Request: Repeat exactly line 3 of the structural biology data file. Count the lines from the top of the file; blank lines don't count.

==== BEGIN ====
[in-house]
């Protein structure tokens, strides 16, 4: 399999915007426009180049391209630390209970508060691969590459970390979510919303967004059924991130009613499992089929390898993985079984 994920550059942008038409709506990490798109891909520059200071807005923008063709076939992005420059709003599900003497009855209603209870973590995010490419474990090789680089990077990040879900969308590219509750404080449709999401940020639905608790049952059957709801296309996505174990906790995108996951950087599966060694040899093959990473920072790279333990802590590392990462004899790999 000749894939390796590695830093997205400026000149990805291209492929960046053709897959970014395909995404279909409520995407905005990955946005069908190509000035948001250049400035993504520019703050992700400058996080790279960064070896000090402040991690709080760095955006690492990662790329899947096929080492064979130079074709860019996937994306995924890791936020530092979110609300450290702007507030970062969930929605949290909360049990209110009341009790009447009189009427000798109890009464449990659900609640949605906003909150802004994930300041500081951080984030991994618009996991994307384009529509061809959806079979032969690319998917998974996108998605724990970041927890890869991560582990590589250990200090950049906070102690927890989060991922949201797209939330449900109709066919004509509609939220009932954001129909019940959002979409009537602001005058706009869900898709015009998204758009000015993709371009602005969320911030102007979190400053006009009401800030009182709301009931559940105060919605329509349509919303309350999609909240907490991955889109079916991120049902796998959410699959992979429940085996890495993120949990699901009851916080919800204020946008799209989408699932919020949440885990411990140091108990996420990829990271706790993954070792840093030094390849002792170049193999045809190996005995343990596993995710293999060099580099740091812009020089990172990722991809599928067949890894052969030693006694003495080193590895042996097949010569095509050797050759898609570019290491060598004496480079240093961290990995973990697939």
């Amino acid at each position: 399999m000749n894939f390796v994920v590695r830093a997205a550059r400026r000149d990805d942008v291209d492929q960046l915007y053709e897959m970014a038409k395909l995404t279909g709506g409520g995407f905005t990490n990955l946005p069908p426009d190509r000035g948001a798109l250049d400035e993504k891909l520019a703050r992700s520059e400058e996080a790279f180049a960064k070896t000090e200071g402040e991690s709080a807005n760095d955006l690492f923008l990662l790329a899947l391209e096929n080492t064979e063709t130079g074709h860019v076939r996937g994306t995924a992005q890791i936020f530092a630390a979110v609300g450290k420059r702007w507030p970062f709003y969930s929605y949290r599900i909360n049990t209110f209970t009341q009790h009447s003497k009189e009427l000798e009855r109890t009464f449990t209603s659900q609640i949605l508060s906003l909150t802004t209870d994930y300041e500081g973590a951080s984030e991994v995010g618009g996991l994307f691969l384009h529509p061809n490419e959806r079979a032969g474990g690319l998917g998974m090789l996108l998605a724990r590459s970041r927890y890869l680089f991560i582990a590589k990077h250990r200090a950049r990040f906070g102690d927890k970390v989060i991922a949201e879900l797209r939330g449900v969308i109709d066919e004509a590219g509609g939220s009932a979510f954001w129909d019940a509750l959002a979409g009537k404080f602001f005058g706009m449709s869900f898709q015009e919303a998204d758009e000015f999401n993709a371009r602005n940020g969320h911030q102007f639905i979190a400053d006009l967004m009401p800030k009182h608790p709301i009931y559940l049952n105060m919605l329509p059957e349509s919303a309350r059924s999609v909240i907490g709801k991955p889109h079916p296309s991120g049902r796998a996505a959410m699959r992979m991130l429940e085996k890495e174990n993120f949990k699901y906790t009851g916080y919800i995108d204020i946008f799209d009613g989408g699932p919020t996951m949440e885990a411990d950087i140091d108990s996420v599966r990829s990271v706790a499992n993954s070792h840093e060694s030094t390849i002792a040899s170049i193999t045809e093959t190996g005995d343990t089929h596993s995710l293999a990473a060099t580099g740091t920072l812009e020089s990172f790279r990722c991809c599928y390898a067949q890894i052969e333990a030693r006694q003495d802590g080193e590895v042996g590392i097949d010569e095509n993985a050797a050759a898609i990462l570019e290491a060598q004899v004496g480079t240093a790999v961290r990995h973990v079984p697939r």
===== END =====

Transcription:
């Amino acid at each position: 399999m000749n894939f390796v994920v590695r830093a997205a550059r400026r000149d990805d942008v291209d492929q960046l915007y053709e897959m970014a038409k395909l995404t279909g709506g409520g995407f905005t990490n990955l946005p069908p426009d190509r000035g948001a798109l250049d400035e993504k891909l520019a703050r992700s520059e400058e996080a790279f180049a960064k070896t000090e200071g402040e991690s709080a807005n760095d955006l690492f923008l990662l790329a899947l391209e096929n080492t064979e063709t130079g074709h860019v076939r996937g994306t995924a992005q890791i936020f530092a630390a979110v609300g450290k420059r702007w507030p970062f709003y969930s929605y949290r599900i909360n049990t209110f209970t009341q009790h009447s003497k009189e009427l000798e009855r109890t009464f449990t209603s659900q609640i949605l508060s906003l909150t802004t209870d994930y300041e500081g973590a951080s984030e991994v995010g618009g996991l994307f691969l384009h529509p061809n490419e959806r079979a032969g474990g690319l998917g998974m090789l996108l998605a724990r590459s970041r927890y890869l680089f991560i582990a590589k990077h250990r200090a950049r990040f906070g102690d927890k970390v989060i991922a949201e879900l797209r939330g449900v969308i109709d066919e004509a590219g509609g939220s009932a979510f954001w129909d019940a509750l959002a979409g009537k404080f602001f005058g706009m449709s869900f898709q015009e919303a998204d758009e000015f999401n993709a371009r602005n940020g969320h911030q102007f639905i979190a400053d006009l967004m009401p800030k009182h608790p709301i009931y559940l049952n105060m919605l329509p059957e349509s919303a309350r059924s999609v909240i907490g709801k991955p889109h079916p296309s991120g049902r796998a996505a959410m699959r992979m991130l429940e085996k890495e174990n993120f949990k699901y906790t009851g916080y919800i995108d204020i946008f799209d009613g989408g699932p919020t996951m949440e885990a411990d950087i140091d108990s996420v599966r990829s990271v706790a499992n993954s070792h840093e060694s030094t390849i002792a040899s170049i193999t045809e093959t190996g005995d343990t089929h596993s995710l293999a990473a060099t580099g740091t920072l812009e020089s990172f790279r990722c991809c599928y390898a067949q890894i052969e333990a030693r006694q003495d802590g080193e590895v042996g590392i097949d010569e095509n993985a050797a050759a898609i990462l570019e290491a060598q004899v004496g480079t240093a790999v961290r990995h973990v079984p697939r």